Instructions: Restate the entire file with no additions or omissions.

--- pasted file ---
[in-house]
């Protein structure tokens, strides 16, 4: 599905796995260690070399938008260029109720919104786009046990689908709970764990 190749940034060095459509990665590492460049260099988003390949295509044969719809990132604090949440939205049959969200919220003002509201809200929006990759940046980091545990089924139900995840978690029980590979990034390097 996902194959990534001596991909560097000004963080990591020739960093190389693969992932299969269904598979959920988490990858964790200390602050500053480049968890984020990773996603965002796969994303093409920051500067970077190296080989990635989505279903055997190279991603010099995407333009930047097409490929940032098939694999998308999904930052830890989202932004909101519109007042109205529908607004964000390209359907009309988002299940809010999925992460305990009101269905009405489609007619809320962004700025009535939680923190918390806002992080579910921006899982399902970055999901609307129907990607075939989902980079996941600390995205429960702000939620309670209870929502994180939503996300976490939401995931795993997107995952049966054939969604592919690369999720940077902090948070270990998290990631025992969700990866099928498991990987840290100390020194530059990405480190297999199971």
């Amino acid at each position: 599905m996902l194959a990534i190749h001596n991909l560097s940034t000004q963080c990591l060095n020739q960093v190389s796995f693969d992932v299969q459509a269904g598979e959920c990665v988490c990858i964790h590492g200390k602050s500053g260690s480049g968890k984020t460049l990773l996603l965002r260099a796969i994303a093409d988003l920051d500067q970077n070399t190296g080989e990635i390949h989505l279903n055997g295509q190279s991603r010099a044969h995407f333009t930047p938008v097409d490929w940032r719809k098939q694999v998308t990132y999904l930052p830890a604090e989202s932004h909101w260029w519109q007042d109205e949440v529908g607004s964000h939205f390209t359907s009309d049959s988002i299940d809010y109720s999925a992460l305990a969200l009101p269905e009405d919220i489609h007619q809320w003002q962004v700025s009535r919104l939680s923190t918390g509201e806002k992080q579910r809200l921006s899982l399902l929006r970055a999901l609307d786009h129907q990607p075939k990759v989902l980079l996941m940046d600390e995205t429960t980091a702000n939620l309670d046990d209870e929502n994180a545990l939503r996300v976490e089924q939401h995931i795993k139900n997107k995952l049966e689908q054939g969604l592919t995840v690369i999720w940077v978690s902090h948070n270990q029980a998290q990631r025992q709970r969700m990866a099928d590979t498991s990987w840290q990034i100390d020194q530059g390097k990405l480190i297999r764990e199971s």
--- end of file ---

[in-house]
């Protein structure tokens, strides 16, 4: 599905796995260690070399938008260029109720919104786009046990689908709970764990 190749940034060095459509990665590492460049260099988003390949295509044969719809990132604090949440939205049959969200919220003002509201809200929006990759940046980091545990089924139900995840978690029980590979990034390097 996902194959990534001596991909560097000004963080990591020739960093190389693969992932299969269904598979959920988490990858964790200390602050500053480049968890984020990773996603965002796969994303093409920051500067970077190296080989990635989505279903055997190279991603010099995407333009930047097409490929940032098939694999998308999904930052830890989202932004909101519109007042109205529908607004964000390209359907009309988002299940809010999925992460305990009101269905009405489609007619809320962004700025009535939680923190918390806002992080579910921006899982399902970055999901609307129907990607075939989902980079996941600390995205429960702000939620309670209870929502994180939503996300976490939401995931795993997107995952049966054939969604592919690369999720940077902090948070270990998290990631025992969700990866099928498991990987840290100390020194530059990405480190297999199971």
């Amino acid at each position: 599905m996902l194959a990534i190749h001596n991909l560097s940034t000004q963080c990591l060095n020739q960093v190389s796995f693969d992932v299969q459509a269904g598979e959920c990665v988490c990858i964790h590492g200390k602050s500053g260690s480049g968890k984020t460049l990773l996603l965002r260099a796969i994303a093409d988003l920051d500067q970077n070399t190296g080989e990635i390949h989505l279903n055997g295509q190279s991603r010099a044969h995407f333009t930047p938008v097409d490929w940032r719809k098939q694999v998308t990132y999904l930052p830890a604090e989202s932004h909101w260029w519109q007042d109205e949440v529908g607004s964000h939205f390209t359907s009309d049959s988002i299940d809010y109720s999925a992460l305990a969200l009101p269905e009405d919220i489609h007619q809320w003002q962004v700025s009535r919104l939680s923190t918390g509201e806002k992080q579910r809200l921006s899982l399902l929006r970055a999901l609307d786009h129907q990607p075939k990759v989902l980079l996941m940046d600390e995205t429960t980091a702000n939620l309670d046990d209870e929502n994180a545990l939503r996300v976490e089924q939401h995931i795993k139900n997107k995952l049966e689908q054939g969604l592919t995840v690369i999720w940077v978690s902090h948070n270990q029980a998290q990631r025992q709970r969700m990866a099928d590979t498991s990987w840290q990034i100390d020194q530059g390097k990405l480190i297999r764990e199971s």